A considerable number of fires continue to threaten Tasmania’s protected areas. These happened as a result of more than 9,000 lightning strikes which have happened since tuesday 15th January. Increased dry lightning strikes, prolonged dry summers and high temperatures are consistent with what climate science says is coming in terms of fire risk in Tasmania.

While the large Gell River fire raised concerns about impacts on fire sensitive plant communities early in the month, some of the new fires also threaten non fire adapted vegetation in the south west and the Central Plateau.

Continue reading “Fires still threaten Tasmania’s south west and central plateau”

TAS fire grows to 10,000 ha. ‘There’s no way of stopping it at this stage’.

A fire is burning out of control in the south west of Tasmania. It started as a result of a lightning strike on December 27. It is being reported that it has already grown to 10,000 hectares and currently considered ‘out of control’ and hence fire services are unable to contain it. The ABC reports that 150 members of the Tasmanian Fire Service are currently fighting it but ‘there’s no way of stopping it at this stage’.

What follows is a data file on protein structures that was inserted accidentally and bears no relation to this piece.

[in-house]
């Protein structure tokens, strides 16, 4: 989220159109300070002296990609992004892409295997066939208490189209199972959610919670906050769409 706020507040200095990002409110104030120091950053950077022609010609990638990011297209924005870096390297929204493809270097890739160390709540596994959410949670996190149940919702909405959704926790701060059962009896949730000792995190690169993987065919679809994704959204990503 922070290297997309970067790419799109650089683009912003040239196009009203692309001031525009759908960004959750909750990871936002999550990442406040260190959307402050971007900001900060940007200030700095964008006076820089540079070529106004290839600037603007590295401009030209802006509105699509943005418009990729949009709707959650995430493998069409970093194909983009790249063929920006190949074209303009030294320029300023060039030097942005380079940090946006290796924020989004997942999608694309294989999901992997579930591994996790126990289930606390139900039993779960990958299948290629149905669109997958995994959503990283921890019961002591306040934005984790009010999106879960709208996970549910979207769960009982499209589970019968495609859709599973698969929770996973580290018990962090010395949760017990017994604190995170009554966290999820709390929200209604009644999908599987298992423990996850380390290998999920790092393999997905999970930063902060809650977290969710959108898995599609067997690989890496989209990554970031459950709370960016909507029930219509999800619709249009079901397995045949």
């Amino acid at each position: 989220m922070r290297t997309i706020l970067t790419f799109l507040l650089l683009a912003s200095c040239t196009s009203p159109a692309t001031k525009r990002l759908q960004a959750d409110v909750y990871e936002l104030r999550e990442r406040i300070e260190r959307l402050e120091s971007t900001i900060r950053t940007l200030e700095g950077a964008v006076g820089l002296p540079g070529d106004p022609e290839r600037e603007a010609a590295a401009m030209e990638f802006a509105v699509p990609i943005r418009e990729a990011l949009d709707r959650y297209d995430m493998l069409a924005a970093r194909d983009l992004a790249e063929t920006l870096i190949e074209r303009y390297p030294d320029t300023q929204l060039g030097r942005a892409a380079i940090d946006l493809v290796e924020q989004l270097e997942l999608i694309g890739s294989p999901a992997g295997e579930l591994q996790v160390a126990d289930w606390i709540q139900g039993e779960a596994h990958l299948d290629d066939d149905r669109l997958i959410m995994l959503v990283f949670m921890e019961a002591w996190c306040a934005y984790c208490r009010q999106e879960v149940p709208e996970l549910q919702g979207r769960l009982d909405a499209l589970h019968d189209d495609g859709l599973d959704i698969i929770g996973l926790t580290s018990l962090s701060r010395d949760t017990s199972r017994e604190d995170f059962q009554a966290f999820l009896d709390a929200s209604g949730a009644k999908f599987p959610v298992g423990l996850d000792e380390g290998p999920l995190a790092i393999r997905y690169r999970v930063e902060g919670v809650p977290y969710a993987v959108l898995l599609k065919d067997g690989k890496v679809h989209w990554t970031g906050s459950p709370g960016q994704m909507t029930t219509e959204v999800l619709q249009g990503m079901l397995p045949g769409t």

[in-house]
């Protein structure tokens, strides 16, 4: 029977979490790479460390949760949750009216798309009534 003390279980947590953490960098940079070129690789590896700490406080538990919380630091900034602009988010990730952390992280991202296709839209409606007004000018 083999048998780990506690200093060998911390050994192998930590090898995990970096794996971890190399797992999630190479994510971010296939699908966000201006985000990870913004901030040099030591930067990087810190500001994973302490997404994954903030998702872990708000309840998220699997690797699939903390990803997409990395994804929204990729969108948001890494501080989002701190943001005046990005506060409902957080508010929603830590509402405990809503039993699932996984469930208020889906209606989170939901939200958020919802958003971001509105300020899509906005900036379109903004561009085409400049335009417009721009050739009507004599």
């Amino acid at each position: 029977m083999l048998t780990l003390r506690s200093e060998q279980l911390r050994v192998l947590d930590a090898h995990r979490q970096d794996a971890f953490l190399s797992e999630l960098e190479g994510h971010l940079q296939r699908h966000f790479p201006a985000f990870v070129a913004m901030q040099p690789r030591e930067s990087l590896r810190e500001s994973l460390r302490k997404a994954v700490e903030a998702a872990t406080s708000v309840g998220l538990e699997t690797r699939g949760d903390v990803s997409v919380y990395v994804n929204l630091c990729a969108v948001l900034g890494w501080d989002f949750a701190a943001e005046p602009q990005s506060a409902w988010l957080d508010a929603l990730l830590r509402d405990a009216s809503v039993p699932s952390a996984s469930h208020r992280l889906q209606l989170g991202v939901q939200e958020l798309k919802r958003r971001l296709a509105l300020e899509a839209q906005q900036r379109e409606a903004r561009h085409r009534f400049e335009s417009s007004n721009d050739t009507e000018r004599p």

It threatens iconic areas like Lake Rhona and is moving towards Mt Field National Park and the towns of Maydena, Tyenna and National Park. A westerly change which is passing through the state could change direction of the fire so check the Tasmania Fire Service (TFS) website for details if you’re in the area (see below for all links).

Header image of the fire comes from http://satview.bom.gov.au/